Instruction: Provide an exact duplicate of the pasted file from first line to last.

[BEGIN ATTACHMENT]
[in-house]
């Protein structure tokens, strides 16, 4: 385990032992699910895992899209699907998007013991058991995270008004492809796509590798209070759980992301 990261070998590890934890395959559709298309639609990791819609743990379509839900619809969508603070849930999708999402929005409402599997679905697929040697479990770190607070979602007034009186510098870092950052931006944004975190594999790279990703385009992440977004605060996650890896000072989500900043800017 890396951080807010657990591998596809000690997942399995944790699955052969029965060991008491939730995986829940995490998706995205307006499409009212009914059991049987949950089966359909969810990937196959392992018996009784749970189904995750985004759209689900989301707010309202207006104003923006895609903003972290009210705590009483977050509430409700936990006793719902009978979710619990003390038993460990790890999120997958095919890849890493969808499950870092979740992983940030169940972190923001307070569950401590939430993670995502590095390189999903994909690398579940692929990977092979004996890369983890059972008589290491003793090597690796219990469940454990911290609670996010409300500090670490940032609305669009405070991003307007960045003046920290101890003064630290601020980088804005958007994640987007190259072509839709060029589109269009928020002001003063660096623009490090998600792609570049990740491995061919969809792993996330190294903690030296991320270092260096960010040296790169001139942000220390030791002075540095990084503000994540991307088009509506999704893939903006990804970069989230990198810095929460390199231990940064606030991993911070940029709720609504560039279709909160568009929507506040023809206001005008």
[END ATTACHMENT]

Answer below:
[in-house]
């Protein structure tokens, strides 16, 4: 385990032992699910895992899209699907998007013991058991995270008004492809796509590798209070759980992301 990261070998590890934890395959559709298309639609990791819609743990379509839900619809969508603070849930999708999402929005409402599997679905697929040697479990770190607070979602007034009186510098870092950052931006944004975190594999790279990703385009992440977004605060996650890896000072989500900043800017 890396951080807010657990591998596809000690997942399995944790699955052969029965060991008491939730995986829940995490998706995205307006499409009212009914059991049987949950089966359909969810990937196959392992018996009784749970189904995750985004759209689900989301707010309202207006104003923006895609903003972290009210705590009483977050509430409700936990006793719902009978979710619990003390038993460990790890999120997958095919890849890493969808499950870092979740992983940030169940972190923001307070569950401590939430993670995502590095390189999903994909690398579940692929990977092979004996890369983890059972008589290491003793090597690796219990469940454990911290609670996010409300500090670490940032609305669009405070991003307007960045003046920290101890003064630290601020980088804005958007994640987007190259072509839709060029589109269009928020002001003063660096623009490090998600792609570049990740491995061919969809792993996330190294903690030296991320270092260096960010040296790169001139942000220390030791002075540095990084503000994540991307088009509506999704893939903006990804970069989230990198810095929460390199231990940064606030991993911070940029709720609504560039279709909160568009929507506040023809206001005008």